Let’s face it, the animals in Red Dead Redemption 2 can be right bastards. So can the people. You can just be riding along with your best friend, in my case my horse, Dog (yes that’s his name), and some cheeky wolf can come and decide it wants a chunk out your arm.
Then, once you’ve done the decent thing and blown its head off with your shotgun, the trapper will only pay you 60 cents for your efforts. Isn’t it about time you got your own back on nature and got paid for your efforts? Well, my friend, allow me to help with that with some Red Dead Redemption 2 hunting tips…
When approaching new animals in Red Dead Redemption 2, keeping your distance when they are in your sight whilst holding RB/R1 studies them, allowing you to see the quality of their pelt in the bottom right corner of the screen; indicated by a three-star rating representing, poor, good, and perfect pelts respectively.
Unsurprisingly, trappers pay more for higher quality pelts, and certain crafting recipes require perfect materials. Studying animals also helps Arthur distinguish their tracks when in Eagle Eye mode. So, instead of wasting your times chasing down an ‘unknown animal’ only to be confronted by a squirrel, you can be sure of which creature you are currently on the tail of.
These drastically reduce the condition of your pelts, crafting specialized weapons is by far the better way to go – a small game arrow will keep a rabbit in much better condition than multiple bullets to the head. Similarly, poison throwing knives or arrows mean you can take down more dangerous animals like cougars or bears without having to get up close and personal, or more likely mauled, and are retrievable without losing their potency.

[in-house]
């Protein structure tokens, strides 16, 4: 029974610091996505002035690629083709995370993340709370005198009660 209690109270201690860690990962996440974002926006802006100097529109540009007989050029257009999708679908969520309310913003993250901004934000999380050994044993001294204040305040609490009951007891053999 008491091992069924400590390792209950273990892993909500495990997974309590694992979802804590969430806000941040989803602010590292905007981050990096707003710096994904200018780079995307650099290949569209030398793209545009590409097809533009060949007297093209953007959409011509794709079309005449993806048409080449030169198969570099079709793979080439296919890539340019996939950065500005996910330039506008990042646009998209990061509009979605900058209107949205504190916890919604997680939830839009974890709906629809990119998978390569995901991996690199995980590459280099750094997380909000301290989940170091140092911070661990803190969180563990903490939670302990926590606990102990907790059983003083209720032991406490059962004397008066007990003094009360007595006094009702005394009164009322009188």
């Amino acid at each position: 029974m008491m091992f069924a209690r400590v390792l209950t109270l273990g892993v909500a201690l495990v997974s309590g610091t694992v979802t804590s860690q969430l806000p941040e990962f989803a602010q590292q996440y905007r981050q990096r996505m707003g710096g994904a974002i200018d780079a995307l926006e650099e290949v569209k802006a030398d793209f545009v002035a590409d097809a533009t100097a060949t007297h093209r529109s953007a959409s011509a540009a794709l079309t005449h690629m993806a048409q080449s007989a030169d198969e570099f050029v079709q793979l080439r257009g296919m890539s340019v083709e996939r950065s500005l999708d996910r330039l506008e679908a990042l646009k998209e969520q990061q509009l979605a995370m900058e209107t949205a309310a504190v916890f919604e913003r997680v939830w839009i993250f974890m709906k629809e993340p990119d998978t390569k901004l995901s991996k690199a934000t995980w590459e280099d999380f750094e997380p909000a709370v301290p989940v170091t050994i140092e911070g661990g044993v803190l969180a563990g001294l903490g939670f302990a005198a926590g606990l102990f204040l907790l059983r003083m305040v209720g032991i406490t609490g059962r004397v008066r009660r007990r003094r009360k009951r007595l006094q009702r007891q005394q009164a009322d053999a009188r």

Recipes for these can be bought at fences, at which point you will be able to craft the items at will when resting (hold Y/triangle when otherwise unoccupied), just make sure you are stocked up on feathers and Oleander Plant!
Cover up your STANK!
Just as you can track animals by following their prints, the creatures (especially those pesky legendaries) can, in turn, detect you if you give away your position by coming into their line of sight, or through picking up your scent if you stand upwind of them.
To avoid this, applying cover scent lotion when entering an animal’s environment provides some short-term protection, or you can pay 25 cents for a bath at a hotel in most towns to freshen up. When actually hunting, Eagle Eye mode is again useful, as you can visibly see Arthur’s stench for yourself, giving away the wind direction and thus the best angle at which to approach your prey.
Ride with a posse!
Whilst not the most useful in terms of killing critters by surprise (always dismount and sneak up on an animal to avoid a chase), your trusty steed has the unfortunate job of carrying any pelts you acquire on your longer journeys. The number of pelts your horse can carry depends on the size of the animal killed, but for larger animals (anything that needs bundling up rather than laying flat on your horse eg: moose pelts), only one can be carried at a time.
Here, getting a second tamed horse to follow you, by having it out of a stable and whistling when riding, is a huge help, doubling the number of pelts you can carry whilst having the potential number of journeys you have to make.
There you have it, all the advice you need for a smoother hunting experience in Red Dead Redemption 2, I’m sure you’ll be rocking the ever-so-fashionable bear hat before you know it!